Some areas of general agreement are noted between the recommendations of the consumer panel and those of the experts in emergency psychiatry surveyed for the Expert Consensus Guidelines on the Treatment of Behavioral Emergencies. These include the desirability of verbal interventions, a collaborative approach, and the use of oral medications guided by the individual consumer’s problems, medication experiences, and preferences. The majority of the consumer panel reported adverse experiences with general hospital emergency rooms and, in fact, called for the development of specialized psychiatric emergency services such as those recommended in the Expert Consensus Guidelines. It is also worth noting that one fifth of the consumer panel attributed their emergency contact to lack of access to more routine mental health care.
Although Sheline and Nelson 27 found that consumers preferred seclusion to restraint, the consumers surveyed in this study disliked being left alone in a cold sterile environment. The concept of providing distraction from internal stimulation recommended by many of the respondents is an interesting one. From the provider viewpoint, less stimulation is central to any postulated benefit of seclusion. However, there might be an advantage to some forms of stimulation for some patients if this could be provided safely.
The consumers clearly do not reject medications categorically. Almost half indicated that they wanted medications and a similar number indicated benefit from medications, although most complained of unwanted side effects. One of the moderators (JS) noted that, in nearly all cases, it was not the drug or drugs that the consumers objected to but the false promise of a simplistic cure by pharmaceuticals and the misuse of medications by practitioners.
The consumer panel clearly preferred anti-anxiety medications (e.g., benzodiazepines) over antipsychotics. When asked about specific agents, the consumers gave the highest ratings to lorazepam, although they did not endorse any medication as first line, perhaps because of their clear preference for verbal interventions. The consumers gave extremely low ratings to haloperidol (least preferred, mean = 2.5). Given the preponderance of nonpsychotic disorders in this sample of consumers, the professional panel would agree with the consumers that benzodiazepines would be the most appropriate choice for many of the conditions reported here.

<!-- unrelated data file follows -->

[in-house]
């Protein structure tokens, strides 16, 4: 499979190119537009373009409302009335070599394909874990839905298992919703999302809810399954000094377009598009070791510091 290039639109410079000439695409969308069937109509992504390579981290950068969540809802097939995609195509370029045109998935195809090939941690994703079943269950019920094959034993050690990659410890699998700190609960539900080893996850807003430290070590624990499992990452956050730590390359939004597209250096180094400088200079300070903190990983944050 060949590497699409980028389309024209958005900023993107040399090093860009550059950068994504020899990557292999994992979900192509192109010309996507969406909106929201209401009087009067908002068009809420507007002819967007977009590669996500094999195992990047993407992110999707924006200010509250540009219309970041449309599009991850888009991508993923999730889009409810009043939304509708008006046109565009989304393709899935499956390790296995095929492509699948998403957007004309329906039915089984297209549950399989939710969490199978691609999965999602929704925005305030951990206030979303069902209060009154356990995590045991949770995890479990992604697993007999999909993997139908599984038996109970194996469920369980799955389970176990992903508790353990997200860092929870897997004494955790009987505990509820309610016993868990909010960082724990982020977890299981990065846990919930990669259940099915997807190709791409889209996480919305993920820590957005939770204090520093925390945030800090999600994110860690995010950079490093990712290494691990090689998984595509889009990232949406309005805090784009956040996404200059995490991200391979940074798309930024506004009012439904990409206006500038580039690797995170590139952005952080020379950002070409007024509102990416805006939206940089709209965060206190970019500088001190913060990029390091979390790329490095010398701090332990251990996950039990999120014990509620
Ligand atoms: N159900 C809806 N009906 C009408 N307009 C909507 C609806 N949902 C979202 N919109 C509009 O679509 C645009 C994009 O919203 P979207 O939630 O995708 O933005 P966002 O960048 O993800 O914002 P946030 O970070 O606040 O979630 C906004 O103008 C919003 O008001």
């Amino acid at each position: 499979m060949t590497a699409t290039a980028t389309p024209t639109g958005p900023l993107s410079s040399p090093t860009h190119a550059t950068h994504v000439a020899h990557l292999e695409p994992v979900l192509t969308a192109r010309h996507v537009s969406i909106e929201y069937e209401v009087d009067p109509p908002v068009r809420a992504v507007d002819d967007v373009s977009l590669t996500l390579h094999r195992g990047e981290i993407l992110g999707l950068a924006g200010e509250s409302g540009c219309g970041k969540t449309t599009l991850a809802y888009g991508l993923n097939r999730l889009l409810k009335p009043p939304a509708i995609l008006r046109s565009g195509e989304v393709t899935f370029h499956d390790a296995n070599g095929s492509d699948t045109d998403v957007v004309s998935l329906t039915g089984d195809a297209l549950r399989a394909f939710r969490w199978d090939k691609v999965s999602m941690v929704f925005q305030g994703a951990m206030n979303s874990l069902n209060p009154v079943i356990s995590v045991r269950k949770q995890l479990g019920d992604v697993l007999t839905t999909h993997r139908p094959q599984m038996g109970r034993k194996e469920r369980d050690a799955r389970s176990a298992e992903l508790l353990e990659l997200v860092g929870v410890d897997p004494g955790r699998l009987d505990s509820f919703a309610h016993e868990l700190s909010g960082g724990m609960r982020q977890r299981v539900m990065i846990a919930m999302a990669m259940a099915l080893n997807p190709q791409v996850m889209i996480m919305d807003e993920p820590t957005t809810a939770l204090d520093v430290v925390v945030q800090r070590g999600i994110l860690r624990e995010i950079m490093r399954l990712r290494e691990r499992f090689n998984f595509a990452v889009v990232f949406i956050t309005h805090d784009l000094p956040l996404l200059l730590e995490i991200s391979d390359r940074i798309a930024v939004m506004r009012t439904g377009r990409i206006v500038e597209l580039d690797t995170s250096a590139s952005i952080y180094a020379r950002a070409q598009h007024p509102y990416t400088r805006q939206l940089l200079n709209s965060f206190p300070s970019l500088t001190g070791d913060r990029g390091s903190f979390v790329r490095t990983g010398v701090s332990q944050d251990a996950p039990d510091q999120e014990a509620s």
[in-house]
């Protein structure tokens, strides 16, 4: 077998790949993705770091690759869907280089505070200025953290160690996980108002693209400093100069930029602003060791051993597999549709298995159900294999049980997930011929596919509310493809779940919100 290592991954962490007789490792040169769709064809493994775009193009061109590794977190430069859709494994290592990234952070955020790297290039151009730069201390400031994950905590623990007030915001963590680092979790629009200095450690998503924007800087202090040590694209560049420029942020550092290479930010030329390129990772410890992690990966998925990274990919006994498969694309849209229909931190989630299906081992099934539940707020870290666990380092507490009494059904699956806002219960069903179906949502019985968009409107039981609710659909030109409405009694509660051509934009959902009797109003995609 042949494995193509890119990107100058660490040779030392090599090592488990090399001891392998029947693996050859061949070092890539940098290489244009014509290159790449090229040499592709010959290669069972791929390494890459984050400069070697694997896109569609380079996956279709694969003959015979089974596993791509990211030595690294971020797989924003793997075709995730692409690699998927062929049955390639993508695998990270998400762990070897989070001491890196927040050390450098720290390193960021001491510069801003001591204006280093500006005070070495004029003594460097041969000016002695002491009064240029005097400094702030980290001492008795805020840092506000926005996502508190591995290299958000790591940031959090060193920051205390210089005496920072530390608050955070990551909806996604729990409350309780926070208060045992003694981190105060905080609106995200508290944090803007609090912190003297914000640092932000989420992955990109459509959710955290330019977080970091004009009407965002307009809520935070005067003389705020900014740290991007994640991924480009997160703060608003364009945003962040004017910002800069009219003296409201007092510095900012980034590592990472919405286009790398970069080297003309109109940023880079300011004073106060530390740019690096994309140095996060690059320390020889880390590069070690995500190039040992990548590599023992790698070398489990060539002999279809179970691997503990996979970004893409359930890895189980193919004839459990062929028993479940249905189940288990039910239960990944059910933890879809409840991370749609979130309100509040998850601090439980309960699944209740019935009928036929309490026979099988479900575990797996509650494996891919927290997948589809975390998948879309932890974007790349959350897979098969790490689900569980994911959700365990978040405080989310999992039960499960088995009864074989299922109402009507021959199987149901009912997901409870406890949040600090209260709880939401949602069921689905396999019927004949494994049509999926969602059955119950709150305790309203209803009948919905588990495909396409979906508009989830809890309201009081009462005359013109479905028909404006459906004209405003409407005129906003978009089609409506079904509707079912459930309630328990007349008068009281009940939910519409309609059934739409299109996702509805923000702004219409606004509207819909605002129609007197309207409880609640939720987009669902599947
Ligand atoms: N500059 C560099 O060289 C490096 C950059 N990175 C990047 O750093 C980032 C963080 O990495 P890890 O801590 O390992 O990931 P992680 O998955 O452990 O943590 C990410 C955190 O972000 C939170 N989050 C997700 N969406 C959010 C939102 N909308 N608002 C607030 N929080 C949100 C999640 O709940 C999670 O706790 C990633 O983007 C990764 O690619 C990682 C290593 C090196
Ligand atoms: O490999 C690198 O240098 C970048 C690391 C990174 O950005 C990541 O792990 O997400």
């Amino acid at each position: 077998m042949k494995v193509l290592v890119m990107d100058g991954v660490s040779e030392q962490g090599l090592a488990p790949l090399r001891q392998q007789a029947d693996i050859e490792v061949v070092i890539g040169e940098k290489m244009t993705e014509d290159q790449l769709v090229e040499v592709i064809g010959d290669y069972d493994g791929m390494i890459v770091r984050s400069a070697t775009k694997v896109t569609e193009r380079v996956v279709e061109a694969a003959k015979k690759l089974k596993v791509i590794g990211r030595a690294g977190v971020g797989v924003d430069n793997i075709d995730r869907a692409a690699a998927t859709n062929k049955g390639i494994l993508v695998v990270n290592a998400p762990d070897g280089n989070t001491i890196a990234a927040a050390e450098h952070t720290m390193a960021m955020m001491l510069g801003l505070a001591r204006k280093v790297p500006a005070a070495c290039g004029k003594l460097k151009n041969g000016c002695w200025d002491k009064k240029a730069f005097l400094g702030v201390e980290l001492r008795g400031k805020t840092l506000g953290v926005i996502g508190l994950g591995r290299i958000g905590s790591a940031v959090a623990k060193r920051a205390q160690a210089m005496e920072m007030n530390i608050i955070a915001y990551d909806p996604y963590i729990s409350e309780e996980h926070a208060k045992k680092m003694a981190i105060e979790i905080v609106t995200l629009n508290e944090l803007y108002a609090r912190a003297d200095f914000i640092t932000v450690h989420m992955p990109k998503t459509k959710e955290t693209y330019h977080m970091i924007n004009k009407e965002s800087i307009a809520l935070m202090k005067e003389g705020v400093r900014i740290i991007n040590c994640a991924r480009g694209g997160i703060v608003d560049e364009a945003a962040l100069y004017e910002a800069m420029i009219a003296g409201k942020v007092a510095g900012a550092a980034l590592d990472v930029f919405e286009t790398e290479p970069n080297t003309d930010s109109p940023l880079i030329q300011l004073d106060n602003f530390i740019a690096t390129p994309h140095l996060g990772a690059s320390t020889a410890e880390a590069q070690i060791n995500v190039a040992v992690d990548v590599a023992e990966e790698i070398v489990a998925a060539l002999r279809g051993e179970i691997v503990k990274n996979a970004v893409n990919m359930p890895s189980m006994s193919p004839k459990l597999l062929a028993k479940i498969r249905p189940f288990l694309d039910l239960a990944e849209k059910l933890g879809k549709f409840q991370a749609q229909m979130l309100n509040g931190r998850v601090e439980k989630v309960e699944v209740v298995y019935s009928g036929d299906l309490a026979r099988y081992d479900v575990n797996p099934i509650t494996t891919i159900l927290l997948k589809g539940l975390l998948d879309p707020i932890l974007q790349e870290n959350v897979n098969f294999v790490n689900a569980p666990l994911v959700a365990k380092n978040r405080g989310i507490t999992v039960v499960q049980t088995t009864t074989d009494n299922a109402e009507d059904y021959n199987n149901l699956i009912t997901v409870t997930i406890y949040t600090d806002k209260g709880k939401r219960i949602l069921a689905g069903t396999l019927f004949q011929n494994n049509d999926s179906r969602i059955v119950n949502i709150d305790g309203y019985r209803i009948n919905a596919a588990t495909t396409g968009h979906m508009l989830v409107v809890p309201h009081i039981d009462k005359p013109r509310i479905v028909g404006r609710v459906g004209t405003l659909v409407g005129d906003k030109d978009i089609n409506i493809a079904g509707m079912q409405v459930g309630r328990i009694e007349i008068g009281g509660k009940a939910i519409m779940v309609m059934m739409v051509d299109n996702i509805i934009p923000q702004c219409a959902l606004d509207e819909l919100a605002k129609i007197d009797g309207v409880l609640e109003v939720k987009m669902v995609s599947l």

This raises a philosophic question as to the basis for disregarding consumer preferences. If benzodiazepines are appropriate and most consumers prefer benzodiazepines, then when is it appropriate to administer an antipsychotic involuntarily? A single dose of parenteral medication is unlikely to alter the course of the patient’s underlying condition but may alter the individual’s attitude toward continued treatment in significant ways. It could be argued that insufficient treatment may expose the patient and others to further agitation and aggressive behavior. However, agitation often fluctuates and requires continuous assessment and repeated intervention. If a patient fails to respond to a single dose of the first medication, it is recommended that it be repeated several times before switching strategies because the dose required is unpredictable. It could then be argued, based on consumer preference, that benzodiazepines be the first line until such time as the patient improves and begins to participate more effectively, or until the failure of benzodiazepines has been demonstrated. Most patients will respond within a few doses regardless of the initial treatment. In summary, the consumers in this survey indicated that they wanted medication in many cases. Given that there is little evidence to support one medication strategy over another for managing behavioral emergencies, it seems reasonable to offer patients a choice and to consider the medications they prefer in the absence of any specific contraindication.